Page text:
Distinguished Mathematicians to Visit DepartmentAug. 26, 2009
Three mathematicians will visit the department during the 2009-2010 year.
Professor Brian Conrey, executive director of the American Institute of Mathematics, was the speaker in the second annual Baylor Undergraduate Lecture Series in Mathematics on September 9-10, 2009.
Conrey is a leading world authority on the Riemann Hypothesis, widely considered to be the most important and difficult unsolved problem in mathematics today. His two lectures will focus on this famous open problem. His first lecture, entitled "Primes and Zeros: A Million Dollar Mystery," was given on Wednesday, September 9 at 7 pm in D109 of the Baylor Sciences Building. His second lecture was at 4 pm on Thursday, September 10 in SR 344; the title of his second talk was "Random Matrix Theory and the Riemann Zeta Function."
He is the founding Executive Director of the American Institute of Mathematics in Palo Alto, California. He obtained his B.S. in Mathematics from Santa Clara University in 1976 and his Ph.D. from the University of Michigan, under the supervision of Hugh Montgomery, in 1980. He has been on the faculty at Oklahoma State University (where he served as department head from 1991-1997) and at the University of Bristol in the United Kingdom. Dr. Conrey is very active in outreach programs for high school and undergraduate students interested in mathematics.
Professor Sir Michael Berry, Melville Wills Professor of Physics at the University of Bristol visited Baylor from September 15-20, 2009. He was the featured speaker in the third annual Baylor Lecture Series in Mathematics. The title of his lecture on Sept 16, was "Making Light of Mathematics."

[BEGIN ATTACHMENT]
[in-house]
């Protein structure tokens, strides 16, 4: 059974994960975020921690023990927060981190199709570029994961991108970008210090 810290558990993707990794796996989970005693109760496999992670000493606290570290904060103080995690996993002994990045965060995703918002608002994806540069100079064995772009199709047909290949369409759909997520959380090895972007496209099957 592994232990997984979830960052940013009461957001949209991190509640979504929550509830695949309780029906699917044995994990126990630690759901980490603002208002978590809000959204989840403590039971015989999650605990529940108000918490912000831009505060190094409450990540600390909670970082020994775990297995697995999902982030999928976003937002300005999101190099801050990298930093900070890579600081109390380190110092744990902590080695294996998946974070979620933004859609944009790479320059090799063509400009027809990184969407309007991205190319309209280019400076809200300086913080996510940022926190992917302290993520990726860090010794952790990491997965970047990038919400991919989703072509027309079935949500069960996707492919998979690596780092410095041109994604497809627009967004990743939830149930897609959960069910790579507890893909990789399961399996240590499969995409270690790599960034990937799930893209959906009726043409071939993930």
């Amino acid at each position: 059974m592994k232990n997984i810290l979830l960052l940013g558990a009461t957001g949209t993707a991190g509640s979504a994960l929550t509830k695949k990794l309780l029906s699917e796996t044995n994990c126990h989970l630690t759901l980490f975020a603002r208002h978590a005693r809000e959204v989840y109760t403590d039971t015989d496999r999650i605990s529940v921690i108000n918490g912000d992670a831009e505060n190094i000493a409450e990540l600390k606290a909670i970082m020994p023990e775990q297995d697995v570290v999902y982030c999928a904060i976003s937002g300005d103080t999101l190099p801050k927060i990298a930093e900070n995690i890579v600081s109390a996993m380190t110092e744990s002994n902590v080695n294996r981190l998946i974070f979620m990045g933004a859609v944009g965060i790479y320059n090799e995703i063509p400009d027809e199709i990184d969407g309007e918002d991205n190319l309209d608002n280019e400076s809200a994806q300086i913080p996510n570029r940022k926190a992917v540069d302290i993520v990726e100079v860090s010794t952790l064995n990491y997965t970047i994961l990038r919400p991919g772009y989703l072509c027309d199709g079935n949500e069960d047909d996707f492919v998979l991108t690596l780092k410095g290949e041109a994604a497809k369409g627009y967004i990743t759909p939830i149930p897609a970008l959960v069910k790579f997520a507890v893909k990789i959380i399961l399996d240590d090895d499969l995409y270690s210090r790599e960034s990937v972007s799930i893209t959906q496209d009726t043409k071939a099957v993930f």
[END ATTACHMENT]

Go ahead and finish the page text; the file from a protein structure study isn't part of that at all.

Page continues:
Berry is famous among other things for the Berry phase, a phenomenon observed in quantum mechanics and optics. He specializes in semiclassical physics (asymptotic physics, quantum chaos) applied to wave phenomena in quantum mechanics and other areas such as optics.
Among his many honors, Professor Berry became a member of the Royal Society of London in 1982, a Fellow of Royal Society of Arts in 1983, a Fellow of the Royal Institution in 1986, a member of the Royal Society of Sciences in Uppsala in 1986, a member of the European Academy in 1989 and a Foreign Member of the National Academy of Sciences in the United States. In 1996, he became a Knight Bachelor and, in 2000, he became a member of the Royal Netherlands Academy of Arts and Sciences.
Professor George E. Andrews, Evan Pugh Professor of Mathematics at the Pennsylvania State University will be the speaker in the fourth annual Baylor Lecture Series in Mathematics on Wednesday, April 14, 2010. The title of Professor Andrews' lecture is "Ramanujan and His Amazing Lost Notebook."
Professor Andrews is the current President of the American Mathematical Society. He is also a member of the National Academy of Sciences and the American Academy of Arts and Sciences. He has been a Fulbright Scholar as well as a Guggenheim Fellow.
While visiting Trinity College in Cambridge (U.K.) in 1975, Professor Andrews discovered what is now known as 'Ramanujan's Lost Notebook.' This collection contains about 600 identities and equations that the famed and enigmatic Indian mathematician Srinivasa Ramanujan (1887-1920) had written during the last year of this life. Remarkably, yet mysteriously, nearly every for